A leading Indian activist at the World Urban Forum in Vancouver has lashed out at such conferences, saying they do little to better the lives of the poor.
Organisers say the summit is a chance to exchange of ideas
Former slum-dweller Jockin Arputham criticised the forum's location and delegates who he said were more keen on writing reports than ending poverty.
Thousands of experts, politicians and activists are meeting to discuss the world's growing urban problems.
Organisers say the forum is a way of exchanging ideas and raising awareness.
Time and money
"We are very, very critical about this kind of conference," said Mr Arputham, president of India's National Slum Dwellers Federation.
"The amount of time and money spent on this World Urban Forum - how many consultants have been employed for carrying out this kind of conference?"
He said international gatherings like the Vancouver meeting should be held in cities like Mumbai or Cairo, among the urban poor whose problems are being debated.
Mr Arputham also criticised the United Nations for failing to stop forced evictions of poor city dwellers by private developers and government-sponsored aid programmes.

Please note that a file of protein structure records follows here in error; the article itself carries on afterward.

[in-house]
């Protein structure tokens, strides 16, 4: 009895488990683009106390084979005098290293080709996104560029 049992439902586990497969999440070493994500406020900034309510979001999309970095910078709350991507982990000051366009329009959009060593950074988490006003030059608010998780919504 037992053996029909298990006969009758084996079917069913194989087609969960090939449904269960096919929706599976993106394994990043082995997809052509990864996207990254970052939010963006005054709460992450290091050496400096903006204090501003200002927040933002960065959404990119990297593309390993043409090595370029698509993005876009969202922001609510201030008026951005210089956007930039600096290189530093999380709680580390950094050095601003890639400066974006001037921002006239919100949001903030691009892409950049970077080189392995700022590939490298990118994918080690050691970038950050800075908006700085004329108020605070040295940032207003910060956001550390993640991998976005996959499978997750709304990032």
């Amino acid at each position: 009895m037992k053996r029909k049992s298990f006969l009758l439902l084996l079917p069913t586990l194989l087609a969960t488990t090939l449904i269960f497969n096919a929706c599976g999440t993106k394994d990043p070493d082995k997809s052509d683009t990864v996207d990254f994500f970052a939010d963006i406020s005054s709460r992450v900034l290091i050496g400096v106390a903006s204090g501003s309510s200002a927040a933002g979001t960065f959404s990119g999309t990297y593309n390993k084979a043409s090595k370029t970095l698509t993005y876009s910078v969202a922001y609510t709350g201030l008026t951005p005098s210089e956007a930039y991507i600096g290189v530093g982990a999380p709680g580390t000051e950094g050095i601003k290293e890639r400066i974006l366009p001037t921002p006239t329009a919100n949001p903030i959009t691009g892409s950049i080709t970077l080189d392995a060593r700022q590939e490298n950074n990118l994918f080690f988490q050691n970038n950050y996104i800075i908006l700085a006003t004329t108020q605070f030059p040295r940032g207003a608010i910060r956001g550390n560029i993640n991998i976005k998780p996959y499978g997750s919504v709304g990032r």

"Where is the teeth of the United Nations?", he asked.
'Chance to connect'
The BBC's Daniel Lak at the conference said delegates applauded Mr Arputham's critical speech at a debate on slum policy, but many also say they are picking up new ideas from colleagues from other countries.
He says conference organisers admit that they are open to accusations of staging a talking shop with no new spending commitments or new programmes to help the poor.
Vancouver's mix of skyscrapers, sea and forests is widely admired
But Anna Tibaijuka, head of the UN settlements agency UN Habitat, which is sponsoring the forum, defended the gathering:
"A forum like this provides a chance for people to know, to connect with the rest of the world, to know that people care.
"We raise awareness, and once we raise awareness, then we increase the chance for having concerted action."
The 2006 forum is the third meeting of its kind. Its western Canadian host city is widely lauded for its high quality of life.
On the agenda are the simultaneous challenges of tackling urban poverty, protecting the environment and creating healthy, pleasant cities as the world's urban population soars.
A UN report released ahead of the summit estimated that more than half of the human race would live in urban areas by the end of 2007.
By 2030, 80% of people would live in cities, it predicted.
An estimated one third of city dwellers globally live in slums, with the problem worst in sub-Saharan Africa, where slum-dwellers make up more than 70% of the urban population.